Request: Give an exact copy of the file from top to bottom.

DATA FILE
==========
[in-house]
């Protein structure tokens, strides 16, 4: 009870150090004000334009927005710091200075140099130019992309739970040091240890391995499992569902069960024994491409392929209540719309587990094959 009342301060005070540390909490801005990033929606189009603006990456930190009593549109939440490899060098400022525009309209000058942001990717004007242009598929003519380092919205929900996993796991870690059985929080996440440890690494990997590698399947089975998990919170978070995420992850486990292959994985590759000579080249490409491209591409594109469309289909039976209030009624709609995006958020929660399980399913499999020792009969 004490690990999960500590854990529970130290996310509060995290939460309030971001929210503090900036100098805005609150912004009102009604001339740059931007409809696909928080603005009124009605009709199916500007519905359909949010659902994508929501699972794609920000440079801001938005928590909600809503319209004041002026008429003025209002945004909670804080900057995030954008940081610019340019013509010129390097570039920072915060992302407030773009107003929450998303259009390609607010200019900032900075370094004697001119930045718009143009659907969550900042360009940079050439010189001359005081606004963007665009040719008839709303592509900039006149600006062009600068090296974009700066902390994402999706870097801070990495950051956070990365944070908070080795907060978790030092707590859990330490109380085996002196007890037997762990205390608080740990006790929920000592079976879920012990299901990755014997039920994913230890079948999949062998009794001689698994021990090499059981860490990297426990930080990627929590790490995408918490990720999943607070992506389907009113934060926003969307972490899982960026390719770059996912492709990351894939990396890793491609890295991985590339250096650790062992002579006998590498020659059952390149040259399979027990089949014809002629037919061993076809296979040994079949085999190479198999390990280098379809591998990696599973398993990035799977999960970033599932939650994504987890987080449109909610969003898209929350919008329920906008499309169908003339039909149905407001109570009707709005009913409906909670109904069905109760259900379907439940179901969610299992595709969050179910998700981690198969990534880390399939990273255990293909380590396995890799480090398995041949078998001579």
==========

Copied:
[in-house]
């Protein structure tokens, strides 16, 4: 009870150090004000334009927005710091200075140099130019992309739970040091240890391995499992569902069960024994491409392929209540719309587990094959 009342301060005070540390909490801005990033929606189009603006990456930190009593549109939440490899060098400022525009309209000058942001990717004007242009598929003519380092919205929900996993796991870690059985929080996440440890690494990997590698399947089975998990919170978070995420992850486990292959994985590759000579080249490409491209591409594109469309289909039976209030009624709609995006958020929660399980399913499999020792009969 004490690990999960500590854990529970130290996310509060995290939460309030971001929210503090900036100098805005609150912004009102009604001339740059931007409809696909928080603005009124009605009709199916500007519905359909949010659902994508929501699972794609920000440079801001938005928590909600809503319209004041002026008429003025209002945004909670804080900057995030954008940081610019340019013509010129390097570039920072915060992302407030773009107003929450998303259009390609607010200019900032900075370094004697001119930045718009143009659907969550900042360009940079050439010189001359005081606004963007665009040719008839709303592509900039006149600006062009600068090296974009700066902390994402999706870097801070990495950051956070990365944070908070080795907060978790030092707590859990330490109380085996002196007890037997762990205390608080740990006790929920000592079976879920012990299901990755014997039920994913230890079948999949062998009794001689698994021990090499059981860490990297426990930080990627929590790490995408918490990720999943607070992506389907009113934060926003969307972490899982960026390719770059996912492709990351894939990396890793491609890295991985590339250096650790062992002579006998590498020659059952390149040259399979027990089949014809002629037919061993076809296979040994079949085999190479198999390990280098379809591998990696599973398993990035799977999960970033599932939650994504987890987080449109909610969003898209929350919008329920906008499309169908003339039909149905407001109570009707709005009913409906909670109904069905109760259900379907439940179901969610299992595709969050179910998700981690198969990534880390399939990273255990293909380590396995890799480090398995041949078998001579």